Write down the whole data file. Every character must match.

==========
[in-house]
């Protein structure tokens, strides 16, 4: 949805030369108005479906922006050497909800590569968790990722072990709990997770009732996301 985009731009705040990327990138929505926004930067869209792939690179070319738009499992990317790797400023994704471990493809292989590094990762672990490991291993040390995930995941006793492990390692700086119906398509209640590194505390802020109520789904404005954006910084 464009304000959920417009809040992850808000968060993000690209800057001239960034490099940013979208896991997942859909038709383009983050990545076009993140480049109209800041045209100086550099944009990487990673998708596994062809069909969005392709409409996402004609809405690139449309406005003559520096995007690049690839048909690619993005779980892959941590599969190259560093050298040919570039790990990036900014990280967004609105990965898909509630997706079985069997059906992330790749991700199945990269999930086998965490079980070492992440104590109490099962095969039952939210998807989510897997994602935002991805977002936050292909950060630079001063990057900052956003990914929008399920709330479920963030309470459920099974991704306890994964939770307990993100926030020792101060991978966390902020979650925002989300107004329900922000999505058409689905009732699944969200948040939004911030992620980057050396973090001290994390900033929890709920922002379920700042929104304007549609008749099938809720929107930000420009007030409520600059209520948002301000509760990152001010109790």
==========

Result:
[in-house]
């Protein structure tokens, strides 16, 4: 949805030369108005479906922006050497909800590569968790990722072990709990997770009732996301 985009731009705040990327990138929505926004930067869209792939690179070319738009499992990317790797400023994704471990493809292989590094990762672990490991291993040390995930995941006793492990390692700086119906398509209640590194505390802020109520789904404005954006910084 464009304000959920417009809040992850808000968060993000690209800057001239960034490099940013979208896991997942859909038709383009983050990545076009993140480049109209800041045209100086550099944009990487990673998708596994062809069909969005392709409409996402004609809405690139449309406005003559520096995007690049690839048909690619993005779980892959941590599969190259560093050298040919570039790990990036900014990280967004609105990965898909509630997706079985069997059906992330790749991700199945990269999930086998965490079980070492992440104590109490099962095969039952939210998807989510897997994602935002991805977002936050292909950060630079001063990057900052956003990914929008399920709330479920963030309470459920099974991704306890994964939770307990993100926030020792101060991978966390902020979650925002989300107004329900922000999505058409689905009732699944969200948040939004911030992620980057050396973090001290994390900033929890709920922002379920700042929104304007549609008749099938809720929107930000420009007030409520600059209520948002301000509760990152001010109790």